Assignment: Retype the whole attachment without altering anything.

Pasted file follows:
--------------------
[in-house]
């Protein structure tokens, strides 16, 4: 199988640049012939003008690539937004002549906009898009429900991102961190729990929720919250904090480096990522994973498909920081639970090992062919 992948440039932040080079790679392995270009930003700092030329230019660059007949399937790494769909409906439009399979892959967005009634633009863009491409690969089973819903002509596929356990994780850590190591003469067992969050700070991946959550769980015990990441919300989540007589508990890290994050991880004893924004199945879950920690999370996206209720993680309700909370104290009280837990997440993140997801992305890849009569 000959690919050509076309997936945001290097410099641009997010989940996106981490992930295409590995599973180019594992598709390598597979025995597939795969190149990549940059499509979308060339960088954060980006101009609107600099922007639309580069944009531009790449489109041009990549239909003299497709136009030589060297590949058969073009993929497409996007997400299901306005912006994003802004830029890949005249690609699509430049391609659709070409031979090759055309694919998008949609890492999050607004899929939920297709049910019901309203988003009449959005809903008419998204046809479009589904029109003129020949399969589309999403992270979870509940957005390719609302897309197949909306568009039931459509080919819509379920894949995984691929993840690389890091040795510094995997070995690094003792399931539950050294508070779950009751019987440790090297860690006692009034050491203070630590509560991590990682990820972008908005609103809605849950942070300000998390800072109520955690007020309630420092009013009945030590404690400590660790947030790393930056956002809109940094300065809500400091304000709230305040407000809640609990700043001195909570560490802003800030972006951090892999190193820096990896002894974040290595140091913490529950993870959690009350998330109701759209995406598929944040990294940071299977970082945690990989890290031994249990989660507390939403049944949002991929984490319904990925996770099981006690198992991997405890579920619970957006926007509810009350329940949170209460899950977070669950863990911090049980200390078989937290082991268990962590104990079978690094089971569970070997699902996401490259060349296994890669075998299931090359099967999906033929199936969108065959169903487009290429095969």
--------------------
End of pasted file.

[in-house]
């Protein structure tokens, strides 16, 4: 199988640049012939003008690539937004002549906009898009429900991102961190729990929720919250904090480096990522994973498909920081639970090992062919 992948440039932040080079790679392995270009930003700092030329230019660059007949399937790494769909409906439009399979892959967005009634633009863009491409690969089973819903002509596929356990994780850590190591003469067992969050700070991946959550769980015990990441919300989540007589508990890290994050991880004893924004199945879950920690999370996206209720993680309700909370104290009280837990997440993140997801992305890849009569 000959690919050509076309997936945001290097410099641009997010989940996106981490992930295409590995599973180019594992598709390598597979025995597939795969190149990549940059499509979308060339960088954060980006101009609107600099922007639309580069944009531009790449489109041009990549239909003299497709136009030589060297590949058969073009993929497409996007997400299901306005912006994003802004830029890949005249690609699509430049391609659709070409031979090759055309694919998008949609890492999050607004899929939920297709049910019901309203988003009449959005809903008419998204046809479009589904029109003129020949399969589309999403992270979870509940957005390719609302897309197949909306568009039931459509080919819509379920894949995984691929993840690389890091040795510094995997070995690094003792399931539950050294508070779950009751019987440790090297860690006692009034050491203070630590509560991590990682990820972008908005609103809605849950942070300000998390800072109520955690007020309630420092009013009945030590404690400590660790947030790393930056956002809109940094300065809500400091304000709230305040407000809640609990700043001195909570560490802003800030972006951090892999190193820096990896002894974040290595140091913490529950993870959690009350998330109701759209995406598929944040990294940071299977970082945690990989890290031994249990989660507390939403049944949002991929984490319904990925996770099981006690198992991997405890579920619970957006926007509810009350329940949170209460899950977070669950863990911090049980200390078989937290082991268990962590104990079978690094089971569970070997699902996401490259060349296994890669075998299931090359099967999906033929199936969108065959169903487009290429095969």